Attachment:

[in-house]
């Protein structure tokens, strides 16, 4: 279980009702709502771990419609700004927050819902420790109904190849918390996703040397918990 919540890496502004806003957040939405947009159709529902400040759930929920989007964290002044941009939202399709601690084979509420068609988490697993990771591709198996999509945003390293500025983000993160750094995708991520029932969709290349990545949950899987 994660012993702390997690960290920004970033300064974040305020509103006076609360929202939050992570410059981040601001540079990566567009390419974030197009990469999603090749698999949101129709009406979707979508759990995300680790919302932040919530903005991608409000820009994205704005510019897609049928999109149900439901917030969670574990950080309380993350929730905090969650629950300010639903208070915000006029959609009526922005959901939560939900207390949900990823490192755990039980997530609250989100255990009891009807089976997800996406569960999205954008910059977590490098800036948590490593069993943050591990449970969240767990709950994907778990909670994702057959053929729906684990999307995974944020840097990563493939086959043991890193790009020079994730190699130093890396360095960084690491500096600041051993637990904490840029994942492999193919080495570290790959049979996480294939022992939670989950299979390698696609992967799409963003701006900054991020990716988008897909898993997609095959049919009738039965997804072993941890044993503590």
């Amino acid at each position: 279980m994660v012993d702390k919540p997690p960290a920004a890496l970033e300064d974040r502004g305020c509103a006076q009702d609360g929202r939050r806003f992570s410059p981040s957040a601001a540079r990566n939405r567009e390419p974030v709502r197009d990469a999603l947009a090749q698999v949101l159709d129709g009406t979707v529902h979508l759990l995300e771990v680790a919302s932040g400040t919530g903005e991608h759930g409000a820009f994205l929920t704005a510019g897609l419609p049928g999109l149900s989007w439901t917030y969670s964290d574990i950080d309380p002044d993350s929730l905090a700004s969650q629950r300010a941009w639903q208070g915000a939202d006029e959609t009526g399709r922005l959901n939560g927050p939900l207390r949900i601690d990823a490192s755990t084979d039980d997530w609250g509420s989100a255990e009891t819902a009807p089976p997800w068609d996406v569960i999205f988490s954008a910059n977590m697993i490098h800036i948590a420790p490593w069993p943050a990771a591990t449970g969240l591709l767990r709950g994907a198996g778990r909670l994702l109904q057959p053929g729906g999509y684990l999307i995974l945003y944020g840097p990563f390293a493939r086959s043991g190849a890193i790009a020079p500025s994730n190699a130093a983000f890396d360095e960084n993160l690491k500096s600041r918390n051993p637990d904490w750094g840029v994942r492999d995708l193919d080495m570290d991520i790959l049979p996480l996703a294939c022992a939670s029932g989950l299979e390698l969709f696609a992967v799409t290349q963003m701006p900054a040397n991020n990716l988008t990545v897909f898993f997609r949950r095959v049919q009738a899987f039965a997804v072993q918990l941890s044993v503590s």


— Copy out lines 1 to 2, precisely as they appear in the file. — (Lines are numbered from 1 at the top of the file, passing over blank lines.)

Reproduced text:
[in-house]
């Protein structure tokens, strides 16, 4: 279980009702709502771990419609700004927050819902420790109904190849918390996703040397918990 919540890496502004806003957040939405947009159709529902400040759930929920989007964290002044941009939202399709601690084979509420068609988490697993990771591709198996999509945003390293500025983000993160750094995708991520029932969709290349990545949950899987 994660012993702390997690960290920004970033300064974040305020509103006076609360929202939050992570410059981040601001540079990566567009390419974030197009990469999603090749698999949101129709009406979707979508759990995300680790919302932040919530903005991608409000820009994205704005510019897609049928999109149900439901917030969670574990950080309380993350929730905090969650629950300010639903208070915000006029959609009526922005959901939560939900207390949900990823490192755990039980997530609250989100255990009891009807089976997800996406569960999205954008910059977590490098800036948590490593069993943050591990449970969240767990709950994907778990909670994702057959053929729906684990999307995974944020840097990563493939086959043991890193790009020079994730190699130093890396360095960084690491500096600041051993637990904490840029994942492999193919080495570290790959049979996480294939022992939670989950299979390698696609992967799409963003701006900054991020990716988008897909898993997609095959049919009738039965997804072993941890044993503590």